2016 Is A Good Lesson For Teachers

No matter what subject you teach, the 2016 presidential election results actually do provide a good lesson in research and evidence-based writing.

See, a lot of people relied on one set of data to predict how 2016 would turn out: The polls. Virtually every poll got it wrong. However, hindsight being what it is, there was actually plenty of evidence out there that suggested Donald Trump would, in fact, outperform expectations, even to the point of victory. The problem is that a lot of that evidence actually falls into the category of anecdotal, which is rarely seen as viable data.

What happened in this election, however, is a case of what is known as confirmation bias, which is having a bias toward the information that confirms what you already believe to be true. In teaching students to write evidence-based essays, it is something you have to teach them to avoid, because it causes you to seek out information that confirms a result rather than answers a hypothesis (which makes my falling into the trap of confirmation bias in this election that much more embarrassing – I knew better).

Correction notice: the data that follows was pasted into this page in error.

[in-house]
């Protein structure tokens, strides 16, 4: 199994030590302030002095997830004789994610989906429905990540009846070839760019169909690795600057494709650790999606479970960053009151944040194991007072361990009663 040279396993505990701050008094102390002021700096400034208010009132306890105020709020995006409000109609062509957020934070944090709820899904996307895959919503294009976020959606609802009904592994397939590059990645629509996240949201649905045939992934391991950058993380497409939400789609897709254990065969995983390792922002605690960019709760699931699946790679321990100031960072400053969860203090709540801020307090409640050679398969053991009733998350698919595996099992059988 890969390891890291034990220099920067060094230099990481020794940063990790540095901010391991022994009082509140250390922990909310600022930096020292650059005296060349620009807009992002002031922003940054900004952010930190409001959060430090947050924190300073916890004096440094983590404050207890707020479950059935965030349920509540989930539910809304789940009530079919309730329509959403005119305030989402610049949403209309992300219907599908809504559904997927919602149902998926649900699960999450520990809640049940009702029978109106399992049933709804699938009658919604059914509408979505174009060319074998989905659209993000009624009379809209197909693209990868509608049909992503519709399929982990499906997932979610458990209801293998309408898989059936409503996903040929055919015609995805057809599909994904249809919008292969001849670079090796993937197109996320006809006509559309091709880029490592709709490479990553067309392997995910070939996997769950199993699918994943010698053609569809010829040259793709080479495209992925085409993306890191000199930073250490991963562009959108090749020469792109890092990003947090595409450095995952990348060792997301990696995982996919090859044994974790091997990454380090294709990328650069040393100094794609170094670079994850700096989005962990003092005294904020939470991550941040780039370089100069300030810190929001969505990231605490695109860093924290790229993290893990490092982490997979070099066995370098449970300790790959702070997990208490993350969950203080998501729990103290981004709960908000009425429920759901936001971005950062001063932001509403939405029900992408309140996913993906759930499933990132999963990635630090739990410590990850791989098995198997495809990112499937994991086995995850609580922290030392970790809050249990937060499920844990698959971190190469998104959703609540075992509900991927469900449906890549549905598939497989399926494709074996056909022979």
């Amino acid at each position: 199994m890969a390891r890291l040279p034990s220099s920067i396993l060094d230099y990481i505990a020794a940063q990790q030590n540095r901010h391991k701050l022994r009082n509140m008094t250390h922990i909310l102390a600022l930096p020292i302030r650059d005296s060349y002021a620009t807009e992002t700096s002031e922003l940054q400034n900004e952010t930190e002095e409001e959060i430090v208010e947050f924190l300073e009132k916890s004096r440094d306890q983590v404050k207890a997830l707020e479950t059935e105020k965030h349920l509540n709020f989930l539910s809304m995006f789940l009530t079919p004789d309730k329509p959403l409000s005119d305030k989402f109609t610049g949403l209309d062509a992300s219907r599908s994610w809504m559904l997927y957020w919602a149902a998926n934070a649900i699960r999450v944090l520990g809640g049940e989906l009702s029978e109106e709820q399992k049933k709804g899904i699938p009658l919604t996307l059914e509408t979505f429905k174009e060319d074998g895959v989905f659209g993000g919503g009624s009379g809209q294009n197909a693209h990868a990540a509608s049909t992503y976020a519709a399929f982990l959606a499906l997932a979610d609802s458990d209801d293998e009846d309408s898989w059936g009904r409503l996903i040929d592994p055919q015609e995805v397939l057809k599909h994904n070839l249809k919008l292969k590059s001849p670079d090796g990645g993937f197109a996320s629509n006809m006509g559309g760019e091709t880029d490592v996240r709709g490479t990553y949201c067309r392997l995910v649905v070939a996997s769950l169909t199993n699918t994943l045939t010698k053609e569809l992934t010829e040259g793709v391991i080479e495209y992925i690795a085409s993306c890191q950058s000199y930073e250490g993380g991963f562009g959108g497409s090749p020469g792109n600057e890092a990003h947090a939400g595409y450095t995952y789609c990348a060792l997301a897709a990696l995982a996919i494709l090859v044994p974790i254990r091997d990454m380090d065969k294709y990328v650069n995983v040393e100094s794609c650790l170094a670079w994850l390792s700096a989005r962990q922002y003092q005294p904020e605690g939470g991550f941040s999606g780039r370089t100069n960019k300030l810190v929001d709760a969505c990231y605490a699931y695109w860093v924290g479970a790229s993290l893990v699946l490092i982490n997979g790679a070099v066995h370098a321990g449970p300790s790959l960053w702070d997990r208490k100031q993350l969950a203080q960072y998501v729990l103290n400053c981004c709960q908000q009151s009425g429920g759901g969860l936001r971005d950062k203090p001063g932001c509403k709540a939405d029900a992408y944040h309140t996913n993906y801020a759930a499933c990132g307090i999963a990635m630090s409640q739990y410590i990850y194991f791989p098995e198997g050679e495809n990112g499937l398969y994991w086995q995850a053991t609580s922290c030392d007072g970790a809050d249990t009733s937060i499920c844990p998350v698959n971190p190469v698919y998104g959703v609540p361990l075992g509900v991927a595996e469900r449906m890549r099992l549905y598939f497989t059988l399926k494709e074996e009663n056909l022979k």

Even in persuasive and argumentative writing, you have to teach students to research and examine counter-claims (the claims someone arguing against you might make). If you are only looking for information that confirms your view on a subject and not entertaining another side, you will not be prepared when the other side shows up with good talking points.

There was an observable enthusiasm gap. Trump supporters were more excited to be supporting Trump than Clinton supporters were excited about supporting Clinton. There was also a gap between online support. There were other signs, too, but we didn’t pay attention to them because we thought that rallies and the online community were simply too small to really represent actual support. And, these were things that were pointed out to guys like me. Repeatedly. And guys like me didn’t listen.

It’s a lesson that can be applied in English (as I will be applying it), Science (when researching and testing hypothesis), and Social Studies (in trying to explain or argue certain historical or political points).



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